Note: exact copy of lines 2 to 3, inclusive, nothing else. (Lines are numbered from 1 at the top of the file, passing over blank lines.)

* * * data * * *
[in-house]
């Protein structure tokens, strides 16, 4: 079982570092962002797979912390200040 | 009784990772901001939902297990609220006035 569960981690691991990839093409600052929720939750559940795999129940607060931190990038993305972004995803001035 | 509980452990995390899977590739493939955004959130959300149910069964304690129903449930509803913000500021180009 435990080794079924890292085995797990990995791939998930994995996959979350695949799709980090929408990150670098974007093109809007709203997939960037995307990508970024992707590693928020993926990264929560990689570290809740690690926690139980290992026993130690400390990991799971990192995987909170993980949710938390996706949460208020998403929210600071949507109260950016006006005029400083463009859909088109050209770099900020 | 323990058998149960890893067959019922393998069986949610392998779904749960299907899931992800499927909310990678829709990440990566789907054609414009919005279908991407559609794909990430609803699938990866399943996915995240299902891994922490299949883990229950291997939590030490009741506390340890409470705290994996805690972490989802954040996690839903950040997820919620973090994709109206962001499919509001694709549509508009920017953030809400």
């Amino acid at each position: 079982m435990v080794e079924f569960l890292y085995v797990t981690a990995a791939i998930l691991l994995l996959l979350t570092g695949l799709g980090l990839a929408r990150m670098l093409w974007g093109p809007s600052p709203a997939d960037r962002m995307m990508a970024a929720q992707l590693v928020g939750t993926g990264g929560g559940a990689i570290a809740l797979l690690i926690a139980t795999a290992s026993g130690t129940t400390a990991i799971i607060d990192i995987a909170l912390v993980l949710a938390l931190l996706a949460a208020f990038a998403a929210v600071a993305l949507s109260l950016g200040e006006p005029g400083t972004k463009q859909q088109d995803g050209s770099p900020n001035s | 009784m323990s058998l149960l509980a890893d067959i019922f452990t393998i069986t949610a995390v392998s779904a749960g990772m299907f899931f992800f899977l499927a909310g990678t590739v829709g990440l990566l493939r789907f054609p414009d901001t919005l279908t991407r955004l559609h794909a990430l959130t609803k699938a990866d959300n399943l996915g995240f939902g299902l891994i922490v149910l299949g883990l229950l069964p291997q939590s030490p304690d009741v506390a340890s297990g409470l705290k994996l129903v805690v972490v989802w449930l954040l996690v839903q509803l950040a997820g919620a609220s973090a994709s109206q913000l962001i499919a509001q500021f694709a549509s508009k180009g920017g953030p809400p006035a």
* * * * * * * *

């Protein structure tokens, strides 16, 4: 079982570092962002797979912390200040 | 009784990772901001939902297990609220006035 569960981690691991990839093409600052929720939750559940795999129940607060931190990038993305972004995803001035 | 509980452990995390899977590739493939955004959130959300149910069964304690129903449930509803913000500021180009 435990080794079924890292085995797990990995791939998930994995996959979350695949799709980090929408990150670098974007093109809007709203997939960037995307990508970024992707590693928020993926990264929560990689570290809740690690926690139980290992026993130690400390990991799971990192995987909170993980949710938390996706949460208020998403929210600071949507109260950016006006005029400083463009859909088109050209770099900020 | 323990058998149960890893067959019922393998069986949610392998779904749960299907899931992800499927909310990678829709990440990566789907054609414009919005279908991407559609794909990430609803699938990866399943996915995240299902891994922490299949883990229950291997939590030490009741506390340890409470705290994996805690972490989802954040996690839903950040997820919620973090994709109206962001499919509001694709549509508009920017953030809400």
């Amino acid at each position: 079982m435990v080794e079924f569960l890292y085995v797990t981690a990995a791939i998930l691991l994995l996959l979350t570092g695949l799709g980090l990839a929408r990150m670098l093409w974007g093109p809007s600052p709203a997939d960037r962002m995307m990508a970024a929720q992707l590693v928020g939750t993926g990264g929560g559940a990689i570290a809740l797979l690690i926690a139980t795999a290992s026993g130690t129940t400390a990991i799971i607060d990192i995987a909170l912390v993980l949710a938390l931190l996706a949460a208020f990038a998403a929210v600071a993305l949507s109260l950016g200040e006006p005029g400083t972004k463009q859909q088109d995803g050209s770099p900020n001035s | 009784m323990s058998l149960l509980a890893d067959i019922f452990t393998i069986t949610a995390v392998s779904a749960g990772m299907f899931f992800f899977l499927a909310g990678t590739v829709g990440l990566l493939r789907f054609p414009d901001t919005l279908t991407r955004l559609h794909a990430l959130t609803k699938a990866d959300n399943l996915g995240f939902g299902l891994i922490v149910l299949g883990l229950l069964p291997q939590s030490p304690d009741v506390a340890s297990g409470l705290k994996l129903v805690v972490v989802w449930l954040l996690v839903q509803l950040a997820g919620a609220s973090a994709s109206q913000l962001i499919a509001q500021f694709a549509s508009k180009g920017g953030p809400p006035a």